Nanotechnology is finding new and interesting applications all the time. A professor of nano-engineering at UCSD recently came up with bio-sensors integrated into underwear, opening up a lot of very creative possibilities. There are still many challenges in implementing nanotechnology, however. One of the keys is how to provide power for such small devices. The energy source and storage don’t have to be implemented at nano-scale as long as the energy can be conveyed to the nano-devices that will be doing the work. Where would the energy come from, how would it be handled and stored, and how will it be made available to the devices that need it?
Power generation is already available, though at much larger than nano-size. Tiny power generators using pendulums to make electricity from human movement were tried in the last couple of years, with some success. Such a machine was attached to a person’s pants at knee level, where normal walking generated measurable power. Pendulum-type energy collection devices have been used since before 1960 in self-winding watches, for example. Another possible source of energy is the well-known thermocouple. Such a device could be integrated into clothing and derive energy from the temperature difference between the wearer’s skin and the surrounding air, producing a small amount of electricity proportional to some degree to the difference in temperature.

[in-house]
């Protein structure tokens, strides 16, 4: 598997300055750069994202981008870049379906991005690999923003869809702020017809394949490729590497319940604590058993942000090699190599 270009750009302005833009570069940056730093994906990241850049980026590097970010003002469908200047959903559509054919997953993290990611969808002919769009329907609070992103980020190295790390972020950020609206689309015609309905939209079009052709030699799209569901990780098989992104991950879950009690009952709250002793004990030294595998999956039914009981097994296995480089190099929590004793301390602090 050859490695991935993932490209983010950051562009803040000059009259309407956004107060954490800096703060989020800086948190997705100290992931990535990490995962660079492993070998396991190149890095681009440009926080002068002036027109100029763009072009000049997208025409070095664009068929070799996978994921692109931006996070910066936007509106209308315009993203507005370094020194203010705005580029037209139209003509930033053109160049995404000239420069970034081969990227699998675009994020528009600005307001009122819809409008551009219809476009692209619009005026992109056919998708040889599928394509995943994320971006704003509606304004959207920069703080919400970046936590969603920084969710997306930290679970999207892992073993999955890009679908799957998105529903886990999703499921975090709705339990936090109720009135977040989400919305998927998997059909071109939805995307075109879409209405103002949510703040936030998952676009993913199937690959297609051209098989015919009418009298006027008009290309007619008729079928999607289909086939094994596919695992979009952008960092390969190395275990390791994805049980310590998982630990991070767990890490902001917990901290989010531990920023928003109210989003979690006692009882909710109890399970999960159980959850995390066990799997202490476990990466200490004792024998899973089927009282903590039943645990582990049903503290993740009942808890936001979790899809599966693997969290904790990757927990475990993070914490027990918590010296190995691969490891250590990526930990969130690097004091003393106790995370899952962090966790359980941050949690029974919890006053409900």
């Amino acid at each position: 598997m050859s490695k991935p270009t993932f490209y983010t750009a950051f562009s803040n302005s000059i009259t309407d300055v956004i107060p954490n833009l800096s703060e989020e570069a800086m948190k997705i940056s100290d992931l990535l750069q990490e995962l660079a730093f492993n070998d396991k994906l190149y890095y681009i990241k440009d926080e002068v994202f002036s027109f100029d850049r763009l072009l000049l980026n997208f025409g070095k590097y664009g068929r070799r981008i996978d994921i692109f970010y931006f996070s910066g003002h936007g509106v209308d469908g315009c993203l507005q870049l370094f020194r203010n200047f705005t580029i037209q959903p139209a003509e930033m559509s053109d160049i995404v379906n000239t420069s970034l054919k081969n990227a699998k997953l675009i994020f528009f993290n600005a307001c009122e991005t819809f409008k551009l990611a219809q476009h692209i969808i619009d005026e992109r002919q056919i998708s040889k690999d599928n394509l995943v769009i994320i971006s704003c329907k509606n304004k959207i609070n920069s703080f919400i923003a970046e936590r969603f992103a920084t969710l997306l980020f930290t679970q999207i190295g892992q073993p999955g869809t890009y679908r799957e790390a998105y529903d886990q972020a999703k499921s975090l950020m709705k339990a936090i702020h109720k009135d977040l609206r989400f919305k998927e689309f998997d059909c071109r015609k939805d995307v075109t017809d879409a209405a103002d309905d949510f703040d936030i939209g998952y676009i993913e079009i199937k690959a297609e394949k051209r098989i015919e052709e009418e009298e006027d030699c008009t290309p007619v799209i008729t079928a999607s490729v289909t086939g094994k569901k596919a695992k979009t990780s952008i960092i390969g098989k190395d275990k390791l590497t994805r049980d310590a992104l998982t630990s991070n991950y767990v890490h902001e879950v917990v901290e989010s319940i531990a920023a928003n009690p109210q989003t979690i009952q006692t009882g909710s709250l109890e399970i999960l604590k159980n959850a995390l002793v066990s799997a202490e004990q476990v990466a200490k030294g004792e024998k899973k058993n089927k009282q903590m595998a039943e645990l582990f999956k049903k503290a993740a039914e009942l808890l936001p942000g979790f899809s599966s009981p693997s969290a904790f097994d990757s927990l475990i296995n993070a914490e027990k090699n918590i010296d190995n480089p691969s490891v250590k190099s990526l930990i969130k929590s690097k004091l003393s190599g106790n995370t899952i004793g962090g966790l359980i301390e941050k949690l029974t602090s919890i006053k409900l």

Electricity storage can be accomplished through small batteries, of which many types are available, but there will be new options. Existing batteries come in a wide variety of shapes and sizes. New options being developed include batteries that self-assemble in a liquid, suggesting that in the future batteries might be created by treating fabrics with solutions of appropriate chemicals, or might be painted onto a surface. Connecting electrodes to them presents some challenges yet to be worked out if done at nano-scale, but using sheets of particular materials or weaving electrode materials into fabric presents possible solutions.
Chemical energy sources could be designed into fabrics or applied to surfaces. Chemical energy, like that in single-use batteries, or used directly to power nanodevices without an intermediate step as electricity, might do the job, but it would not be renewable unless the chemicals could be replenished, possibly through washing or an infusion process.
Can electrical nanodevices operate from broadcast energy? The relative scale of such devices might not present a problem if the energy field is strong enough for them to pick up enough electromagnetic energy to function. Small size might be countered by energy fields oscillating at extremely high frequencies, possibly near optical wavelengths. A knee-mounted generator might provide enough energy to create a field of RF that would power nanodevices within a few inches of it, for example, but that would be enough to monitor the wearer’s health in a number of ways, for example.
I intend to write more here, and include more links, and will do so as soon as I have time. Thanks for reading, and please feel free to comment. It is the collection and sharing of ideas that will provide a path to a sustainable future for us all. — Tim